EDITORIAL

SAGE Lessons

Science  07 Jul 2006:
Vol. 313, Issue 5783, pp. 17
DOI: 10.1126/science.1131700

Don Kennedy

George M. Martin, M.D.

The American Association for the Advancement of Science (AAAS) and Science ventured into new territory in 1999 with the launching of a Web-based “knowledge environment” or KE. KEs were envisaged as capturing major advances in rapidly developing and noteworthy areas of science—areas where progress is reported in widely scattered publications and thus is not readily accessible to researchers and educators in a comprehensive and integrated fashion. The first such initiative embraced the mushrooming field of cellular signal transduction research. STKE, the Signal Transduction Knowledge Environment (http://stke.sciencemag.org), has enjoyed a steady growth of subscribers and has become well entrenched within numerous scientific communities. Signaling pathways communicate with each other, and STKE has encouraged some healthy cross-talk among many of the disciplines in this field.

Two years after the emergence of STKE, Floyd Bloom, Ellis Rubinstein, and their colleagues at Science identified the biology of aging as a field of biomedical research with those same qualities of rapid development, high significance, and dispersed literature. Thus was born SAGE KE, the Science of Aging Knowledge Environment (http://sageke.sciencemag.org/). The Ellison Medical Research Foundation provided an exceptionally generous initial grant. Other important contributions came from the Paul Glenn Foundation, the Merck Foundation, the Canadian Institute for Health Research, and the German Research Centre for Biotechnology. SAGE KE has seen subscriptions grow (its content has included freely accessible material as well as information relying on subscription support) as it forged a bridge between scientific disciplines, vigorously nurturing interactions and information exchange. It has been a bridge at many levels: providing timely articles about discoveries in numerous fields, publishing critical analyses of research, acting as a gateway to database information, serving educational tools, and offering a critical means for scientists to communicate with each other. And thanks to the hard work of Dan Perry and the Alliance for Aging Research, SAGE KE extended this bridge to policymakers grappling with hot-button aging issues through SAGECrossroads (http://www.sagecrossroads.net/).

CREDIT: GETTY IMAGES/STOCKBYTE

Unfortunately, there was insufficient support to sustain SAGE KE, and it will no longer post new content after June 2006. However, its wealth of material is archived and will remain accessible indefinitely (free to AAAS members) and searchable by PubMed. The history of SAGE KE repeats what is now a familiar story about the uncertain fates and longevities of new Web sites and electronic resources that depend on private and/or federal funding, and on the budgets of a research community that is already stretched to its limits. Survival depends on sustained funds, and granting agencies are more in the business of seeding rather than maintaining such projects. For those electronic resources providing freely accessible information, the struggle is especially tough. Recently, the Biomolecular Interaction Network Database—the world's largest free repository for proteomic data—lost its funding and curtailed its curation efforts. Its future remains unclear. Perhaps, like the Los Alamos preprint server—the favored repository of research by physicists, now located at Cornell University—it will find more secure support through other sources.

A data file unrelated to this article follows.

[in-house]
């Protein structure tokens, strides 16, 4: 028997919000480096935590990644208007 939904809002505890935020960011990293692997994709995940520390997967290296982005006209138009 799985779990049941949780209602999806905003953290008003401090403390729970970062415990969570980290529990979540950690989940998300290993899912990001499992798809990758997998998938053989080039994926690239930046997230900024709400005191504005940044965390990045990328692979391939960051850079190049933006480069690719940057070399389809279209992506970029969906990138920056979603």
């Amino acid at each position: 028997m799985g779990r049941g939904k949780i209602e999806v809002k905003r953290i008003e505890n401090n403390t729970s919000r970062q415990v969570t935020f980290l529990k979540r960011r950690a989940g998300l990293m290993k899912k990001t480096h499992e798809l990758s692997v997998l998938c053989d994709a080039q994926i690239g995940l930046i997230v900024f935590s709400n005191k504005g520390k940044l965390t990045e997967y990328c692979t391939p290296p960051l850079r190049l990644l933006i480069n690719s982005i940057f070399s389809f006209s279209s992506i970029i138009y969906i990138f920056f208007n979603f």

For those enterprises that offer unique combinations of information that is freely accessible, as well as content that is not funded by grants, endurance can be even trickier. Researchers and librarians have to make tough subscription decisions with increasingly strained budgets. Because electronic resources not only help individual research communities but can bridge them in new ways, they deserve support. The lesson for stakeholders among the scientific community, policymakers, and educators is that they need to take an active role in the viability of such enterprises. Otherwise, resources they consider valuable may simply become electronic history.

As for SAGE KE, we are exceedingly grateful to the communities that contributed and for the exceptionally talented editors and writers that joined it. On the editorial and journalistic side, Kelly LaMarco, Evi Strauss, Heather McDonald, John Davenport, and Mitch Leslie have our lasting thanks, as do our numerous scientific advisors and contributors, including many postdoctoral fellows who reported from the trenches. SAGE KE may have taken a break from the business of further development. But perhaps, as biogerontologists would say, this is only a period of pause—a “dauer” phase—in its life history.

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